“The conversation . . . about politics and poetry has become so predictable that it is mostly a reflex down an algorithm already preset and pre-scripted. You want to talk about political poetry? Show me new questions about political poetry and I’ll show a political poem.”
“What happens if we don’t territory?!”
—Danielle Pafunda and Reagan Louise
According to poet Todd Fredson, Issue 11 of Matter, on the poetics of intervention, seeks to explore what possibilities exist for poetry (in its most expansive sense) to challenge the neoliberal, Imperial project that “West” has come to signify.
The following writers—Joyelle McSweeney, Bhanu Kapil, Sarah Vap, Fady Joudah, Khadijah Queen, and others—answer, elliptically, the questions posed by Fredson at the outset: is this project most adequately contested by those not yet swallowed in it, by “fringe” literature, as Ivorian poet Tanella Boni identifies such production that is marginalized in the marketplace? Do interventions such as genre defiance (think avant-gardists) or the inclusion of more voices (think translation) provide resistance, or are these simply gestures that ultimately demonstrate the appropriating efficiency of the global “free market” structure?
If global capitalism is characterized by smooth, uninterrupted elisions of power, repression of resistance, corporate and terroristic takeovers, and historical revisionings according to said colonial and imperial forces, are local expressions of precarity, as Fredson asks, bound to become complicit in the commodifying instinct? According to Joudah “ . . . subjectivity has become posture and algorithm today, a Houdini act, but one that does not honor its illusory roots and goes on to believe its own lies. Still this return of poetry to a public shared realm, where ‘originality’ and ‘canon’ are questioned, is also troubled with reproduction. It’s inescapable.”
As inescapable, say, as the cultural construct of “the commons.” Danielle Pafunda and Reagan Louise provide an epistolary commentary on the “commodifying instinct” as it relates to the desire not just to be, but have, in the domestic and transnational sense, from their book Bon Aire exploring kinship, radical love, polyamory, the couple state, sadness, security, and hilarity: “That/this/ he/she/it/I is mine,” from land, to human capital, intellectual property, to spouses, to one’s own corporeal body: “One of the ways in which nations, peoples, households, individuals secure themselves is through territory. Westward expansion, Stand Your Ground, the Soviet block, block parties, neighborhood watch, the high ground, walls, border patrol, wedding bands. This is the subprime myth of home ownership.”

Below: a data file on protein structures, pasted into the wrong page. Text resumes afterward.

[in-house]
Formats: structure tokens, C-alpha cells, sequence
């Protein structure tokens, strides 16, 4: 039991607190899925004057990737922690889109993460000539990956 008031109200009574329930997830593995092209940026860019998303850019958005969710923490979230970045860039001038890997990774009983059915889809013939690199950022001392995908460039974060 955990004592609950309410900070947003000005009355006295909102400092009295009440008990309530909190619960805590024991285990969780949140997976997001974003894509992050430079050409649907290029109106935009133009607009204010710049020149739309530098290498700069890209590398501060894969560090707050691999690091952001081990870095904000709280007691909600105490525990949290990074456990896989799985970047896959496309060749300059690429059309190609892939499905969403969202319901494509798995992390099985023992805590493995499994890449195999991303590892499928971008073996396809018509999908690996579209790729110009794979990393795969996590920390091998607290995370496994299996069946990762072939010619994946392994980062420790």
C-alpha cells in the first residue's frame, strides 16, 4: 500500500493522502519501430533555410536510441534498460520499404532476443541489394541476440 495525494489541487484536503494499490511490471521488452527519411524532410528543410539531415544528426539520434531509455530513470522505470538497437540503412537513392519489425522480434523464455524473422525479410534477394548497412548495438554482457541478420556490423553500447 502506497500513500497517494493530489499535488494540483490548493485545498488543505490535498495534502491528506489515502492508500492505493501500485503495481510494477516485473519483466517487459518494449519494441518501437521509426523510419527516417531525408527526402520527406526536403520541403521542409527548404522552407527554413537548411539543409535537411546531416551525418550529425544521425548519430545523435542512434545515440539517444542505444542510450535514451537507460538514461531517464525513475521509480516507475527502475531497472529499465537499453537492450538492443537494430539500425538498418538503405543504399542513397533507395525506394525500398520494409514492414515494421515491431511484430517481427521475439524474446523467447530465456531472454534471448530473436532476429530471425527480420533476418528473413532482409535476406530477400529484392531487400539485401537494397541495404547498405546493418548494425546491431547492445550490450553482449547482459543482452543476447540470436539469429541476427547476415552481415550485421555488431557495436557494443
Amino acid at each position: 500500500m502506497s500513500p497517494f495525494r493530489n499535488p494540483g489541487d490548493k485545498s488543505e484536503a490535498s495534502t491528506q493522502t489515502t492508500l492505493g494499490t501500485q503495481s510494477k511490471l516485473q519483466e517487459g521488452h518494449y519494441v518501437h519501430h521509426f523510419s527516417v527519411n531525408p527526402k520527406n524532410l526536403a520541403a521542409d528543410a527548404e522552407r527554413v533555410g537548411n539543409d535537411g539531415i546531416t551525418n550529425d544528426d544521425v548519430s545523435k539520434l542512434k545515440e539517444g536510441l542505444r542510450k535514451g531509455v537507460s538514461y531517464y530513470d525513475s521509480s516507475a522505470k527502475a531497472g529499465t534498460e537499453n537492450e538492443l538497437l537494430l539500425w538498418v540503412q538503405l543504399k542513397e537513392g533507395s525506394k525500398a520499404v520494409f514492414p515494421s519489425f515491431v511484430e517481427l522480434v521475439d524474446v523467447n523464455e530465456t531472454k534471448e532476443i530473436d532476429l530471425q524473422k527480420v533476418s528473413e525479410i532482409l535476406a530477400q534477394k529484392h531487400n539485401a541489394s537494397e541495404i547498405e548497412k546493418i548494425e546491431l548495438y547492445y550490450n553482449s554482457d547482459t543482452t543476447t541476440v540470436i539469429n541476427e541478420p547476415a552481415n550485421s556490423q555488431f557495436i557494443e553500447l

A movement away from incorporation and consumption—struggle, intersectionality; the frissions of grassroots and guerilla movements; and the irreplaceable texture of locality, regionality, and place—is necessarily troubled, as well (a nostalgia or need for pre-foundational stability can easily become a fugue or post-traumatic state of mourning).
Pleasure is a component of aesthetics, something we can even demand of art, according to Stevens, but what happens when our desire to be pleased—to say nothing of having our consciences eased and critical thinking obliterated by cheap gaffs, empty academic syllogisms, and pop culture soma—overrides our desire to engage, reflect, remember, as in individual or from within the autonomic nervous system of world body/mind?
“Were we charnel ground attendants in — a previous — life?
Were we loved? Did we die next to the water?”
(Bhanul Kapil, “Mutations and Deletions: Ban”)
In an age of large-scale involutions of sense, authority, and structure, when the Platonic charioteers are driven by the horses (or even, perhaps, in postmodernism, by the chariot itself), it is difficult to truly understand into what, or from what, paradigm, we write, think, see. And, if there exists today no outside to capital, our task becomes that of creating an “outside” (or fractional other) to the prison house of language beyond even Derrida, Lacan, Kristeva, and other metaphors for double-consciousness (or double-speak), and to live and create within a “field of action,” or retain the aptitude, however bleak, for what Kapil haltingly calls “The courage./ To be alone. As an artist. To have the courage./ This kind of courage./ Despite./ Or within./ Communal aims.”
If a poetics exists that can confront the consequences of neoliberal expansion, globalized English, and the attempted graft of democratic ideals (Constitutional law and free-market principles) onto the world, it would necessitate the creation of a language in conversation with that of privilege and singularity, the monstrous One obliterating the differences of the many—a language whose emotional truth is understood by those who speak it, or believe that the narratives other people tell us about our humanity and history is not always “true,” as a constative utterance, or context-less, as a performative, nor, in the final frame, capable of defining who, or what, we are.